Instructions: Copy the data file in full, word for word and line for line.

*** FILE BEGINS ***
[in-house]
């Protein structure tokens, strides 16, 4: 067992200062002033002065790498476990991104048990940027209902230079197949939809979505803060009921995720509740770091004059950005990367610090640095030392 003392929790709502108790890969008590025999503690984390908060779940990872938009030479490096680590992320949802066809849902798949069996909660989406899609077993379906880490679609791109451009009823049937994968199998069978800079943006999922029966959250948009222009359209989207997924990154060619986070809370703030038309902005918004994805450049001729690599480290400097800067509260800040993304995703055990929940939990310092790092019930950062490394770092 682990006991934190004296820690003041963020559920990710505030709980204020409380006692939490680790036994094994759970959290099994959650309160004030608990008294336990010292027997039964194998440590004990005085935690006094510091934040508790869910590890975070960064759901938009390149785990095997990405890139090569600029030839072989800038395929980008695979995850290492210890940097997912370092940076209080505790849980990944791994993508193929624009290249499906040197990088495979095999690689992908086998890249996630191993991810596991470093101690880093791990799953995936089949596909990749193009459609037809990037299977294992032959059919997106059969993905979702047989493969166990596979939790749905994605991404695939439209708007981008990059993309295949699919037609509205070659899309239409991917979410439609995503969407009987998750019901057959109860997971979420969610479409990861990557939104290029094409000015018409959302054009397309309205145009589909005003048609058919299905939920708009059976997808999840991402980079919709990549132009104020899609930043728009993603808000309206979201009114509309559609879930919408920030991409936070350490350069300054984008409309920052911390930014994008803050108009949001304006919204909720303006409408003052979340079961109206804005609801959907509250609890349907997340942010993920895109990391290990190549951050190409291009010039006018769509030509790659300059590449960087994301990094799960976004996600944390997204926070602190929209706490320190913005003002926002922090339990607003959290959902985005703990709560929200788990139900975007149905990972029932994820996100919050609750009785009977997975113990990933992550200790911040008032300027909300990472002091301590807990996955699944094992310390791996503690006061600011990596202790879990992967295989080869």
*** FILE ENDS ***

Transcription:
[in-house]
């Protein structure tokens, strides 16, 4: 067992200062002033002065790498476990991104048990940027209902230079197949939809979505803060009921995720509740770091004059950005990367610090640095030392 003392929790709502108790890969008590025999503690984390908060779940990872938009030479490096680590992320949802066809849902798949069996909660989406899609077993379906880490679609791109451009009823049937994968199998069978800079943006999922029966959250948009222009359209989207997924990154060619986070809370703030038309902005918004994805450049001729690599480290400097800067509260800040993304995703055990929940939990310092790092019930950062490394770092 682990006991934190004296820690003041963020559920990710505030709980204020409380006692939490680790036994094994759970959290099994959650309160004030608990008294336990010292027997039964194998440590004990005085935690006094510091934040508790869910590890975070960064759901938009390149785990095997990405890139090569600029030839072989800038395929980008695979995850290492210890940097997912370092940076209080505790849980990944791994993508193929624009290249499906040197990088495979095999690689992908086998890249996630191993991810596991470093101690880093791990799953995936089949596909990749193009459609037809990037299977294992032959059919997106059969993905979702047989493969166990596979939790749905994605991404695939439209708007981008990059993309295949699919037609509205070659899309239409991917979410439609995503969407009987998750019901057959109860997971979420969610479409990861990557939104290029094409000015018409959302054009397309309205145009589909005003048609058919299905939920708009059976997808999840991402980079919709990549132009104020899609930043728009993603808000309206979201009114509309559609879930919408920030991409936070350490350069300054984008409309920052911390930014994008803050108009949001304006919204909720303006409408003052979340079961109206804005609801959907509250609890349907997340942010993920895109990391290990190549951050190409291009010039006018769509030509790659300059590449960087994301990094799960976004996600944390997204926070602190929209706490320190913005003002926002922090339990607003959290959902985005703990709560929200788990139900975007149905990972029932994820996100919050609750009785009977997975113990990933992550200790911040008032300027909300990472002091301590807990996955699944094992310390791996503690006061600011990596202790879990992967295989080869």